Once again, my now-standard-review-structure of What Happens, So What?, and Bottom Line Final Comments doesn’t make much sense with this doc’s fast-paced-stroll down memory lane because you get the premise right off the bat, after which the rest of the 101 min. running time is just one memory after another of how a loose-knit-group of incredibly-talented/fast-learner Southern California studio musicians helped define the soundtrack of many Baby Boomers’ lives (including mine) in the great coming-of-age-era of the 1960s.  Essentially, this is an expensive family-memorial-video, put together by Denny Tadesco in memory of his father, Tommy, a marvelously-versatile-guitarist who contributed a lot of tuneful-instrumentation—along with his colleagues collectively known as the Wrecking Crew—to an enormous number of second-wave rock n’ roll hits.  (Assuming the first wave began in the mid-1950s with such notables as Bill Haley and the Comets, Chuck Berry, Little Richard, Jerry Lee Lewis, Buddy Holly, and some Memphis truck driver named Elvis [who also did some of his later hits with the Wrecking Crew] , but due to various personal situations with all of those folks their days were mostly numbered except as nostalgia acts, to be replaced in the JFK/LBJ/Nixon eras with less “dangerous” stars—except for the Rolling Stones, of course—such as the Beach Boys, the Phil Spector “Wall of Sound” [essentially Wrecking Crew folks] and its related girl groups, The Beatles, and the Motown stable, who had their own unnamed-but-essential-music-crew, the Funk Brothers.)  While the Stones and Beatles were the only ones in my previous rumination who set the standard for the-band-on-the-concert-tour to be the same ones who laid down all of the tracks in the studio for the records, other very successful groups such as the Beach Boys, The Monkees, The Byrds, and Gary Lewis and the Playboys were assumed to be their own instrumentalists for their hits, even though much of the time who you were hearing making the music when the needle hit the grooves were members of the Wrecking Crew who provided much of the sounds that sold the singles for a good part of that seminal rock 'n' roll era (we’re even told that for 6 years in a row in those days the Crew were the musical force behind Grammy’s highly-prestigious Record of the Year; unfortunately, we never find out which ones they’re referring to).

 The only surprise regarding artists such as Frank Sinatra, his daughter Nancy, Sonny and Cher, the Righteous Brothers, The Fifth Dimension, etc. who were clearly known as vocalists who needed someone to play some instruments for them is that it was some combination of these same studio wizards who performed on so many of their various hits, demonstrating what versatility the Wrecking Crew members (never an organized unit as such, with testimonial guesstimates that there may have been anywhere from 12-30 musicians included in that collaboration, although other estimates double the higher number who would have been considered part of that fluid, amorphous group) had in commanding such stylistic variety, but it’s clear that these guys were consummate pros.  However, it did come as a surprise to me that my beloved Beach Boys weren’t handling much of anything except vocals in the studio from about 1965 on, so that the marvelous instrumentation on songs such as “California Girls,” “Good Vibrations,” and the now-lauded 1966 Pet Sounds album (which even Paul McCartney admits was the challenge The Beatles felt they had to top in writing/recording 1967's Sgt. Pepper’s Lonely Hearts Club Band—where they had acknowledged orchestral help themselves on some of their numbers but provided all of the fundamental guitar, bass, and percussion parts themselves) weren’t coming from Brian, Carl, Al, Bruce, and Dennis at all (although these guys were still able to make a successful showing for themselves without further backup musicians, as I saw in concert; yet, by the early 1970s to present there’s sure a lot more than a quintet out there doing their best to duplicate those memorable sounds on the once-again-highly-valued-medium-of-vinyl-discs), but instead studio-master-guys like guitarist Tedesco, drummer Hal Blaine (on the left in this photo just above with Brian Wilson), and non-guy-bassist Carol Kaye (the only female in the group; more on her later).  Wilson’s one of the many who offer testimonials to the true instrumental powerhouses of those recordings (other interviewees include Cher, Nancy Sinatra, Glen Campbell, Herb Alpert, Roger McGuinn, Gary Lewis, and Dick Clark—whose death in 2012 forces us to understand that The Wrecking Crew was finished and on the festival circuit back in 2008 but had to wait until now until director Tedesco could raise the final $700,000—partially through a successful Kickstarter campaign—for the music rights to the 110 songs that fill this superb-jukebox-like-soundtrack).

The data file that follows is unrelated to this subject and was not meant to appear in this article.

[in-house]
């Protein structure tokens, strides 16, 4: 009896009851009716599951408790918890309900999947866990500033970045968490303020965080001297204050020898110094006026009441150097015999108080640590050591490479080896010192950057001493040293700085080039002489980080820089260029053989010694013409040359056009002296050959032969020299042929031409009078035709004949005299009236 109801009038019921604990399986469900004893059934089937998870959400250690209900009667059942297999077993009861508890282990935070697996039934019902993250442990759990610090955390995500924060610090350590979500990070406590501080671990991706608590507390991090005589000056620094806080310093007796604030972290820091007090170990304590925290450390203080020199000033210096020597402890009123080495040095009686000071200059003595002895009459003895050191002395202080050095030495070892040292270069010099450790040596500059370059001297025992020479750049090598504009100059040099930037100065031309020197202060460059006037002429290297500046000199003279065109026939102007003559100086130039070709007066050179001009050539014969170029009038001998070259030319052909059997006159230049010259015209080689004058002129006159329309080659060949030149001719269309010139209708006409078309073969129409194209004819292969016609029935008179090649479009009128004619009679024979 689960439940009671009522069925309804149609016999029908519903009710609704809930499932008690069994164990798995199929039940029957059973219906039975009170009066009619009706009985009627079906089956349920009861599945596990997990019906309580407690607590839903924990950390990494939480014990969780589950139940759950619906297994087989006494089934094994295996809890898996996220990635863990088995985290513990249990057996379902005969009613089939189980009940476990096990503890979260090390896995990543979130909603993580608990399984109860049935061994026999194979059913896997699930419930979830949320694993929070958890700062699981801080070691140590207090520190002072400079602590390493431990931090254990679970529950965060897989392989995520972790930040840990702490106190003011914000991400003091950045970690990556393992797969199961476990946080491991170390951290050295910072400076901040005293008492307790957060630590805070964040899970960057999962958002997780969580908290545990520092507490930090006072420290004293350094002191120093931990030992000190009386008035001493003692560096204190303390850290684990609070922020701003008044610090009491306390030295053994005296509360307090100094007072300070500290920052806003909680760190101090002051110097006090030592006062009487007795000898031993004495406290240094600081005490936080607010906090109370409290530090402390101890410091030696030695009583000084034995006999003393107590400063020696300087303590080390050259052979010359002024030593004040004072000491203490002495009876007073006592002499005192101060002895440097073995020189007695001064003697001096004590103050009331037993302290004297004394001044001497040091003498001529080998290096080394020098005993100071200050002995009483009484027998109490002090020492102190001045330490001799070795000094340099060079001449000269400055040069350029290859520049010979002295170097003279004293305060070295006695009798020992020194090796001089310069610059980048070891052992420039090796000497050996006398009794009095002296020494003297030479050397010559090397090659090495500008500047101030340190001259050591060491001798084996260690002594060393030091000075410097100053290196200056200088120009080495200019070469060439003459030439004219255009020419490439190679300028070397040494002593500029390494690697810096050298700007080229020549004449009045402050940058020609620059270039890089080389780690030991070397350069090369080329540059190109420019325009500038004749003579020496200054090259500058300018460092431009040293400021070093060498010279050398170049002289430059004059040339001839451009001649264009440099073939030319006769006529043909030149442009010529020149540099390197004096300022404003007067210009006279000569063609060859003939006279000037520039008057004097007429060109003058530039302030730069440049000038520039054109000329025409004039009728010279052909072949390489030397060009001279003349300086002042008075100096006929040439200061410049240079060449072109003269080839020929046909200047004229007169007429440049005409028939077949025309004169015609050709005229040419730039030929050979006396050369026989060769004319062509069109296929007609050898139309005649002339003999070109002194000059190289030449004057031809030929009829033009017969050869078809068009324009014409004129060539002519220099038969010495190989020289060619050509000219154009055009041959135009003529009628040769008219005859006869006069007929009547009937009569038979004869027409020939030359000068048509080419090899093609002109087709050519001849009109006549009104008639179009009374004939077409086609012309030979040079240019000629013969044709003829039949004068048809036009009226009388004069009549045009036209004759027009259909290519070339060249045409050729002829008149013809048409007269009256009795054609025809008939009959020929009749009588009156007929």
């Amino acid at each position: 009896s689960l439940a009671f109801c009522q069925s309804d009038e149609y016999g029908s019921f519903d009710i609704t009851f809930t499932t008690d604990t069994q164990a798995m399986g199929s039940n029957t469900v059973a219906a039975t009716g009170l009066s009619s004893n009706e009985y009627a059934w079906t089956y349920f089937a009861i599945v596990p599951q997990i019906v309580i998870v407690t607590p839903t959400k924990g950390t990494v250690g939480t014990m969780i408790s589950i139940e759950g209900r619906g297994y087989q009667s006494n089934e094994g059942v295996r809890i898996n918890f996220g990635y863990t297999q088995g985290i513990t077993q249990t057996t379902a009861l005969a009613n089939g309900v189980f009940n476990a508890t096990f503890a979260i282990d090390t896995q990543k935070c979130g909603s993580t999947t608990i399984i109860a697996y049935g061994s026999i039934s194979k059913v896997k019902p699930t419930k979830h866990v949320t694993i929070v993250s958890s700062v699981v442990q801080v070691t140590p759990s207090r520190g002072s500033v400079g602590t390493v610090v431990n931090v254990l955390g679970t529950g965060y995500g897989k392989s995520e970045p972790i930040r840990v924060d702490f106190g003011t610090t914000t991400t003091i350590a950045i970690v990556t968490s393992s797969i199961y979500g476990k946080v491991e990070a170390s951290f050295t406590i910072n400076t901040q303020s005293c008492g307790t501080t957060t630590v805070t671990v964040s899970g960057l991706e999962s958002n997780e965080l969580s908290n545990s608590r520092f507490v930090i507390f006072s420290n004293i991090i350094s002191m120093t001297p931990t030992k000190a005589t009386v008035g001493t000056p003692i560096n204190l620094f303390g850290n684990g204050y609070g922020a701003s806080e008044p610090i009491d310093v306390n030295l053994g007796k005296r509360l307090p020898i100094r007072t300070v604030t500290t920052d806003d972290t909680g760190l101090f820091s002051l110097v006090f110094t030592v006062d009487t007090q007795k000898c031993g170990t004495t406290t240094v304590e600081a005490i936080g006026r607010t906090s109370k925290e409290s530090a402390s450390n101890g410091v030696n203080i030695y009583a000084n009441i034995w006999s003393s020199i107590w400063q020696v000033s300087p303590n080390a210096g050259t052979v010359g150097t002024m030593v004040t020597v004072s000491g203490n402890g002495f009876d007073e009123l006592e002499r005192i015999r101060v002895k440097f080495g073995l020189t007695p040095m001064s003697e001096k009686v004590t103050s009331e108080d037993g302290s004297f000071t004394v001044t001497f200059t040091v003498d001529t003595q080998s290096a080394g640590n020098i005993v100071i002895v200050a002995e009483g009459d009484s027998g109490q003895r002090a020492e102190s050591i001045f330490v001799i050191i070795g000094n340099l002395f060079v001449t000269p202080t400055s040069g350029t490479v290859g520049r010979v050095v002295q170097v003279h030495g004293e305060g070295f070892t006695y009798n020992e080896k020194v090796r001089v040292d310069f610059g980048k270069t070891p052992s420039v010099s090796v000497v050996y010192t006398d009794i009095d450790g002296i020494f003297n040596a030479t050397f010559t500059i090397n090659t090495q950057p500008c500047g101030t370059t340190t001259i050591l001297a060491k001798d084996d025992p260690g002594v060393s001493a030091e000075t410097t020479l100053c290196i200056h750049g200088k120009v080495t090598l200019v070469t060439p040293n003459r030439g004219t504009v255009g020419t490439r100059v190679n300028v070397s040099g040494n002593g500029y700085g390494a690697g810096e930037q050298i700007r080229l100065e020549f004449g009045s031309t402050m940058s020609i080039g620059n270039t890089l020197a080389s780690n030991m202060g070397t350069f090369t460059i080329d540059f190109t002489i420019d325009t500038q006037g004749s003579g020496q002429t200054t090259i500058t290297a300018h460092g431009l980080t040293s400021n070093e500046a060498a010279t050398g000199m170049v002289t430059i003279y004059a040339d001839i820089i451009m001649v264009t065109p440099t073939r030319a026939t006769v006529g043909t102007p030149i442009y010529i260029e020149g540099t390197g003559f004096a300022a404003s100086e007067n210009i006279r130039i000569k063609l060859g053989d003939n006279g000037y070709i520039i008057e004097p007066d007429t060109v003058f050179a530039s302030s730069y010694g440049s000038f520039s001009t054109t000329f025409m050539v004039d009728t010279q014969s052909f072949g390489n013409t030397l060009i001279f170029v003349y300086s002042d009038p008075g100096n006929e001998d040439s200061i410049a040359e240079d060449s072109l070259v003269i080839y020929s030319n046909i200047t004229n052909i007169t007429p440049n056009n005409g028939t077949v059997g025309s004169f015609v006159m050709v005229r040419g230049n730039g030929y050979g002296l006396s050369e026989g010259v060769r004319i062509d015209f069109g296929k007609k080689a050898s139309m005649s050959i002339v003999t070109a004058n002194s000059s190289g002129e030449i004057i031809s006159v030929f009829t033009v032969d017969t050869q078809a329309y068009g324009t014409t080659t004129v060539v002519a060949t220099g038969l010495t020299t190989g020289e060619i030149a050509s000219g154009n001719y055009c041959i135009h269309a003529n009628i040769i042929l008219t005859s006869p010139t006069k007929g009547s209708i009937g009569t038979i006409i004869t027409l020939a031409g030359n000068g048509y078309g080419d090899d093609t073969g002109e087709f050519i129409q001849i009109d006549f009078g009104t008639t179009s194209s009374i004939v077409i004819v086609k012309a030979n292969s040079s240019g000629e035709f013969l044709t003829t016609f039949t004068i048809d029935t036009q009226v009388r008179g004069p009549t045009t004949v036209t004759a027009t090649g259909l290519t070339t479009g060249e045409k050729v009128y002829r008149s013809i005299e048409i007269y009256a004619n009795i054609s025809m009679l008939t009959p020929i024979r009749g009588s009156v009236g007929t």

OK, back to Carol Kaye for a minute (shown here with guitarist/bassist Bill Pitman, like Tommy Tedesco a well-respected-session-player), not because she was the only woman in the group generally understood as the Wrecking Crew but because she contributed so many memorable riffs with her “bottom-end-instrument” (probably first noted by the general public in the hands of Brian Wilson, later to be made famous by the virtuosity of Paul McCartney with what had often been relegated to the status of a background instrument).  Kaye contributed a lot to Beach Boys hits, from “Help Me, Rhonda” on into the Pet Sounds sessions (note the 3rd and 4th suggested links for The Wrecking Crew below, after you finish this stunningly-brilliant-official-review-text), leading to a very successful career for a time (while she doesn’t name him directly, her chronological markers in a couple of comments note that in the mid-to-later-1960s she was making an annual salary higher than President Johnson), although like her other Crew mates her contributions weren’t recorded on album jackets nor did anyone outside of the studio-musicians-in-crowd even know who she (or any of the other Wreckers) was.  As noted in the film, sometimes these studio-pros would provide such an effective showcase for some singers that a performing group would be recruited to go on the road to promote a hit single or a hastily-produced-album, but they were merely imitating what had been concocted in the studio with vocalists and the Crew, although faux groups such as The Monkees at least learned to play their instruments sufficiently to fake competency on their tours.  By the mid-1970s, though, the impact of the Beatles/Stones/Crosby, Stills, and Nash, etc. popularity of musicians who truly did most everything for themselves (writing, singing, instrumental work, as well as concerts) began to undermine the need for such a dependable, tight group of studio wizards so they soon found their careers falling on increasingly harder times (personal problems sometimes hit hard as well; Blaine notes how he had to sell most everything he had—big house, fine cars, the whole “uptown” identity—in order to pay off a divorce settlement).  As times continued to get tough for these former kings of the inner chambers, one sums it up with a bitter joke:  “What do you call a trombone player with a pager?”  “An optimist.”